I assume that everyone has, like me, been expecting 3D printed figures to become available to wargamers for some time now. I have only just become aware that they are already here (and reviewed here).That link is to the 1/72 page, but there are others, and by the nature of their design and manufacture they are of course easily scalable. They are ridiculously expensive to the point of being completely unaffordable, but what a brave new world that has such figures in it.

Anyway, in tomorrow's non-daily post there will be some non-wargaming news. Stay tuned.

Wednesday, 15 June 2016

No one is alone

"Life does not cease to be funny when people die any more than it ceases to be serious when people laugh." - George Bernard Shaw

And so to the theatre. I have been to see the West Yorkshire Playhouse/Opera North joint production of Stephen Sondheim' 'Into the Woods'. The story - an intertwining and extension of several fairy tales - is structured around the quest of a baker to remove a curse. I am an fairly regular baker myself; being not only a lover of cakes and biscuits but also allergic to milk, I find it simpler to make my own. I have just made some rather fine Cranberry and Cardamom Cookies, perhaps a little heavy handed on the spice, but delicious nonetheless. My lengthy conversation with the lady who runs the local cookshop as to the best implements for extracting the cardamom seeds from the pods and then grinding them, left her even more convinced than ever that I am the gayest man in Otley.

I think that it was fair to say that I wasn't the gayest man in the theatre last night. I haven't seen so much outness and pride since Barry Humphries came to town on his farewell tour. The previous evening many of the same people would have taken part in the vigil held in solidarity with those affected by the appalling events in Orlando; hundreds attended as the LGBT area of Leeds in Lower Briggate was closed to traffic. But I always think that while there is a place for specific organised events in these circumstances, that ultimately the best response to those seeking to intimidate us is to carry on our normal daily lives as we always intended to do. And if that involves a love of musical theatre, then so be it.

Notwithstanding recently being made into a film by Disney, 'Into The Woods' is a serious and complex work with a number of themes running through it along with a rich vein of humour. On another occasion I might have pondered much on the focus on bad parenting, on which I consider myself something of a self-taught expert. But right now its important messages are surely these: accept who we are and other people for who they are, be careful of the consequences of going into the woods with no clear idea of where the path will take you (are you listening Blair and Bush?), and that it is only by standing together that we can defeat the giant. The show (which, be warned, is very long) comes in two parts: the fairy tale endings we all know and then what happens next. As Orson Welles said "If you want a happy ending, that depends, of course, on where you stop your story".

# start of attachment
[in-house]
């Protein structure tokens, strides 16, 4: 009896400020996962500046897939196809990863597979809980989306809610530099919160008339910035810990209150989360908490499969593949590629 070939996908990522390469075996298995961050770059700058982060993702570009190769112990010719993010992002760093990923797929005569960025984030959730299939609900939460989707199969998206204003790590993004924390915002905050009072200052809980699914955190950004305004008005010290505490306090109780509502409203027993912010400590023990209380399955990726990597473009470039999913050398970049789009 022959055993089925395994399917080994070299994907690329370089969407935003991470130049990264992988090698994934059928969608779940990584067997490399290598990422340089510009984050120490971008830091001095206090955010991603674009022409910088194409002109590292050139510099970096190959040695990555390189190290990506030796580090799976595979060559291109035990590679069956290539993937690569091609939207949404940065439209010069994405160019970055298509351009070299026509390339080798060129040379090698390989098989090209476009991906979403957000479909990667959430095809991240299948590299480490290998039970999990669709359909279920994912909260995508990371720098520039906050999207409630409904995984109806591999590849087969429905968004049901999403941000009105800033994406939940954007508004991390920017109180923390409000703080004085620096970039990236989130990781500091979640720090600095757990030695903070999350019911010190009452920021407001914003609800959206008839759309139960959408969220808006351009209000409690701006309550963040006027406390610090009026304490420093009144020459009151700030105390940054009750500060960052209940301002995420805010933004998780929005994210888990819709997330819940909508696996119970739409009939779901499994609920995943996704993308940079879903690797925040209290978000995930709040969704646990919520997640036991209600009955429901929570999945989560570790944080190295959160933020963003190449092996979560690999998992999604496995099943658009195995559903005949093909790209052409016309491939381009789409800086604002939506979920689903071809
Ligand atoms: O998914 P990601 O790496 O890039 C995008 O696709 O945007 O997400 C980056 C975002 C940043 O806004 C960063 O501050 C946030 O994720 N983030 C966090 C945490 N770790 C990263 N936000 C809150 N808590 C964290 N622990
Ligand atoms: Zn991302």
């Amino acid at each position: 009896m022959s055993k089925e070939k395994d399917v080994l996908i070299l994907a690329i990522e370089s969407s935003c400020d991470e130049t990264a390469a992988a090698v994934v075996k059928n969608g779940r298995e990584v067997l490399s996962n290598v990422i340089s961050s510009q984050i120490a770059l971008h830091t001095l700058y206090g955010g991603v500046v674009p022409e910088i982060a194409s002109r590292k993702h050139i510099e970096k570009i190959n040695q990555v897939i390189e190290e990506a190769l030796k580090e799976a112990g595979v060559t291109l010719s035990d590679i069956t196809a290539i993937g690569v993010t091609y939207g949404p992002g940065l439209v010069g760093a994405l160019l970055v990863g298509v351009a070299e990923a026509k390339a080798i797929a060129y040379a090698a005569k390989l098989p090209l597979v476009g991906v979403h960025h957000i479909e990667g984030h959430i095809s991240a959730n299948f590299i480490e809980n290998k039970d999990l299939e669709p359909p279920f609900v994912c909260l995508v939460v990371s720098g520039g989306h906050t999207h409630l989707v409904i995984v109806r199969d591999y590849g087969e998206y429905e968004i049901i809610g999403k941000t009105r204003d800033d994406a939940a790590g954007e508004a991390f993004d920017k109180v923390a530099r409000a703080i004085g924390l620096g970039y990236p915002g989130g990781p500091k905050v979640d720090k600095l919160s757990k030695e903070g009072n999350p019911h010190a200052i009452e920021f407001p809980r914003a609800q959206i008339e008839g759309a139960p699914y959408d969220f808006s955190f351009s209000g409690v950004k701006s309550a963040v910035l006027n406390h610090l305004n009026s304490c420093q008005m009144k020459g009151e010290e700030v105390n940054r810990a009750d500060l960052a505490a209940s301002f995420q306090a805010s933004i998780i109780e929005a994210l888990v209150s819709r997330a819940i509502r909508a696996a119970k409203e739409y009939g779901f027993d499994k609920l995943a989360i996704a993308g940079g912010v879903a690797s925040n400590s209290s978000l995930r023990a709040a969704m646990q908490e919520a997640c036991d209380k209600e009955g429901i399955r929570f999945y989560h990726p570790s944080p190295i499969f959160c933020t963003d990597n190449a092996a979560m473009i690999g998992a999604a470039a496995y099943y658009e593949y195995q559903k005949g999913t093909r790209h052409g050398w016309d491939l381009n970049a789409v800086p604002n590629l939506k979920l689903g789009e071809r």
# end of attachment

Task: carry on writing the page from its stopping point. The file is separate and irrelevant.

The production itself was glorious, with top notch singing and music courtesy of the chorus and orchestra of Opera North. The puppetry was a particular highlight, with the Giantess being genuinely frightening despite the mechanics behind it being clearly visible. The staging - making full use of the layout and technical capabilities of the WYP - was also noteworthy. The opening set was a primary school classroom and the characters' journeys into the woods were portrayed as the school trip from hell. Let's hope this isn't an omen for the big, bouncy woman next week.

Tuesday, 14 June 2016

What a wonderful night for a moondance

I have been to see Van Morrison, who was simply fantastic, as he was always going to be because he is, after all, Van Morrison. There was a very jazzy vibe to the evening, with the man himself looking like George Melly's less flamboyant younger brother. As with Leonard Cohen he sensibly surrounds himself with first rate musicians, although his bandleading style seems somewhat more like that of James Brown; I wouldn't like to cross him.